When it comes to Grant Morrison, he's the Alan Moore of the modern age. He breathed new life into the X-Men for Marvel, as well as Animal Man and Doom Patrol for DC/Vertigo, and of course, JLA for DC. Earth 2 finds Morrison once again writing DC's superteam as Superman, Batman, Wonder Woman, the Flash, Green Lantern, Aquaman, and the Martian Manhunter get their world rocked when Alexander Luthor makes a visit. On his alternate world, he's the only hero, and the JLA's evil alter-egos, the Crime Syndicate of Amerika, have total control. In response to Luthor's pleas, Supes, Bats, Wonder Woman, Flash, and Green Lantern plan to overthrow the evil empire, but as they soon find out, things aren't so easily done in this alternate world. Morrison has taken the classic pre-Crisis Earth 2 world and used it brilliantly here, making Ultraman, Owlman, Superwoman, Johnny Quick, and Power Ring some of the most evil and coloful villains you'll ever see. Morrison's longtime partner in crime Frank Quitely provides his usual superb art here, so longtime Morrison fans know what to expect here. All in all, Earth 2 is one of, if not the, best JLA yarns you'll ever check out, and it's easily one of Morrison's best superhero stories.
2 of 2 people found the following review helpful
Quietly and Morrison... 10 Feb. 2011
By multihuller510 - Published on Amazon.com
Format: Paperback
Not to sound corny, but when Frank Quietly and Grant Morrison work together they almost always produce something both weird and magical. Say what you will about Grant Morrison and his writing style, let's face it..he's either your cup of tea or not; however when he gets his hands on the JLA and DCU characters a great sense of love for the source material comes through. This is especially true when he writes Superman, Wonder Woman, and especially Batman.

Equally important to this piece is Frank Quietly's art work. Like Morrison, people seem to either love him or hate him. Personally, I appreciate his unique style of cartooning. While this graphic novel is not quite as sharp as his magnum opus, All-Star Superman, Quietly's work always seems to choke me up at some point. Evocative is a great word for the work he does.

Without going into details, I really enjoyed the story overall. It is a fun Justice League story told in under a 100 pages. If anything on the negative side, I felt the ending was a little anti-climatic. Still, I wish there were more short JLA graphic novels like this. If you want a quick, fun, and accessible super hero romp this is your book.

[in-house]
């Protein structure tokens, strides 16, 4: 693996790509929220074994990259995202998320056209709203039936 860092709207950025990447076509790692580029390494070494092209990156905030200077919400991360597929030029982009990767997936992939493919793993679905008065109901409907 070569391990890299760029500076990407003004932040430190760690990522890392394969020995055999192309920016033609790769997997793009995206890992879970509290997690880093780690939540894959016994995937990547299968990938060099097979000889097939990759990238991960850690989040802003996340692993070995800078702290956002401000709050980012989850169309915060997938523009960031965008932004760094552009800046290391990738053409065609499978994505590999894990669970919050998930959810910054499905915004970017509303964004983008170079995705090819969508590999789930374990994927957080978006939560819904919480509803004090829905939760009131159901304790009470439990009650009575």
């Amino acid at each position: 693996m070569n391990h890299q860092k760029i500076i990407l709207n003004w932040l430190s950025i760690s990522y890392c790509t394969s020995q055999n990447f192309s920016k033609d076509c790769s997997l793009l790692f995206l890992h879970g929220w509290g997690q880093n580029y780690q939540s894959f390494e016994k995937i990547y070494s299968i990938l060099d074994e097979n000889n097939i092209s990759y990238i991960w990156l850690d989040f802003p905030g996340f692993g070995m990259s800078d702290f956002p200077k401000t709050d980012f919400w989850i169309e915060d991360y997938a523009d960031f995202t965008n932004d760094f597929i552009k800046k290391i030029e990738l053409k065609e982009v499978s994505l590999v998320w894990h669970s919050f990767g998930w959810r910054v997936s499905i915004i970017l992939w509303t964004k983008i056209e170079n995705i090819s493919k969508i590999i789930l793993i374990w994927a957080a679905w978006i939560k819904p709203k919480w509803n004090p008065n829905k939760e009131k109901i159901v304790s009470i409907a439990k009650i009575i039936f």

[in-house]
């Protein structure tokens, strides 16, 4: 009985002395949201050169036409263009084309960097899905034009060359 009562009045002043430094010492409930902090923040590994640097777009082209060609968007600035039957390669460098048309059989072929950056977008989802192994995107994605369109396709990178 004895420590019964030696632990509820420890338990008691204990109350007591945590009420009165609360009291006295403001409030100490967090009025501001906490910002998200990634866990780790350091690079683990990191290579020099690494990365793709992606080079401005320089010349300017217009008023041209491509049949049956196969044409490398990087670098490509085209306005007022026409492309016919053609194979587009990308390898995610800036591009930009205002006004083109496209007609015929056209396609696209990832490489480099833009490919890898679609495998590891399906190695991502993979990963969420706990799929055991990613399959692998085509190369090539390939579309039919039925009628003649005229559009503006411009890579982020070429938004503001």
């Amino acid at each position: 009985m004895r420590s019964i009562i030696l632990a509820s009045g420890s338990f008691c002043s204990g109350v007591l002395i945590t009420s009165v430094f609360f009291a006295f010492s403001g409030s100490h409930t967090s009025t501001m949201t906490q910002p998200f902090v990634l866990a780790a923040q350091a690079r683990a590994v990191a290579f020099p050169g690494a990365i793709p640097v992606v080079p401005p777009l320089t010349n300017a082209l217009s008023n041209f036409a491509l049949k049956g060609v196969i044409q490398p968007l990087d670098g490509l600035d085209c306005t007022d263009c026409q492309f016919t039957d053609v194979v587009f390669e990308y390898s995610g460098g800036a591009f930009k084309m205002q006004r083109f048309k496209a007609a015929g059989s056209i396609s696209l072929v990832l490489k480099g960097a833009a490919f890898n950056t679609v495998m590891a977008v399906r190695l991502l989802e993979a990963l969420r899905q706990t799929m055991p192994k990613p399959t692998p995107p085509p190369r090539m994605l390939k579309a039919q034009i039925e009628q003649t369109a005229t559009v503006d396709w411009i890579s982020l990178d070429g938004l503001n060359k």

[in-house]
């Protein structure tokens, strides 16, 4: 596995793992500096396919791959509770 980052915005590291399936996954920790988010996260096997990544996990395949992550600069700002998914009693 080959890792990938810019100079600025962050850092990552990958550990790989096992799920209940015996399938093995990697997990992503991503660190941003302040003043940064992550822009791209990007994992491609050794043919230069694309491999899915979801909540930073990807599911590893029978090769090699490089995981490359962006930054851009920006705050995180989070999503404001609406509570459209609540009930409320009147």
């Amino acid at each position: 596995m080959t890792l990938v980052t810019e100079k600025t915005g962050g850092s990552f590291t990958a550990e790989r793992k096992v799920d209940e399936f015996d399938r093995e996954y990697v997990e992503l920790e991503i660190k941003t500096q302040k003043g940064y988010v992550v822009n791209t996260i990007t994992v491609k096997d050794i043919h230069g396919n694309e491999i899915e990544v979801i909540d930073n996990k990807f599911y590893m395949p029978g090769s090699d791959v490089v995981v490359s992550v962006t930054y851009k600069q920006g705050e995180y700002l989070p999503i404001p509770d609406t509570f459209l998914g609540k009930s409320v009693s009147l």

4 of 5 people found the following review helpful
Great story, beautifully illustrated 8 Mar. 2009
By LNovi - Published on Amazon.com
Format: Paperback Verified Purchase
This is a great, entertaining story by Grant Morrison, beautifully illustrated by master Frank Quitely. Morrison adeptly sets up a nice sense of foreboding and tension with the instigating action sequence that serves to introduce the familiar heroes, and their evil counterparts, and maintains this atmosphere as a buildup to an expected confrontation ensues. The story explores the issues of what happens when people of great power interfere in a foreign society, in part through Morrison's explanation of why the JLA can never bring their brand of justice to Earth 2, and succeeds in surprising us with a climactic twist. Frank Quitely's art is simply amazing, as his hatching style brings a down-to-earth sense of realistic sketchiness to the material. Admittedly, one area that gets short-changed is his treatment of the female main characters. He manages the dubious feat of making Wonder Woman look unattractive, and his renderings of Superwoman show that his understanding of the proportions of the female body was not at its best here. Nonetheless, overall readers who follow his work can see that he has since improved in this regard in his subsequent work. Overall his art is dead-on, and his style unique among the pantheon of American comic book artists. One area in which the book falters story-wise (though it may again be attributable to Quitely) is in the confusing decision to give a mustache and glasses to two high-ranking members of Earth 2's Gotham police force, which may cause the reader to understand that they are Commissioner Jim Gordon, despite the fact that one is just an unnamed cop, and another is Thomas Wayne. When we finally meet Gordon, he too has a mustache, but is fat, short, and balding, a design decision that jarringly required me to go back and make sure that I understood who everyone was. In general though, the book is solid entertainment in terms of the writing and the art, and I recommend to anyone wanting to sit back and have an entertaining read.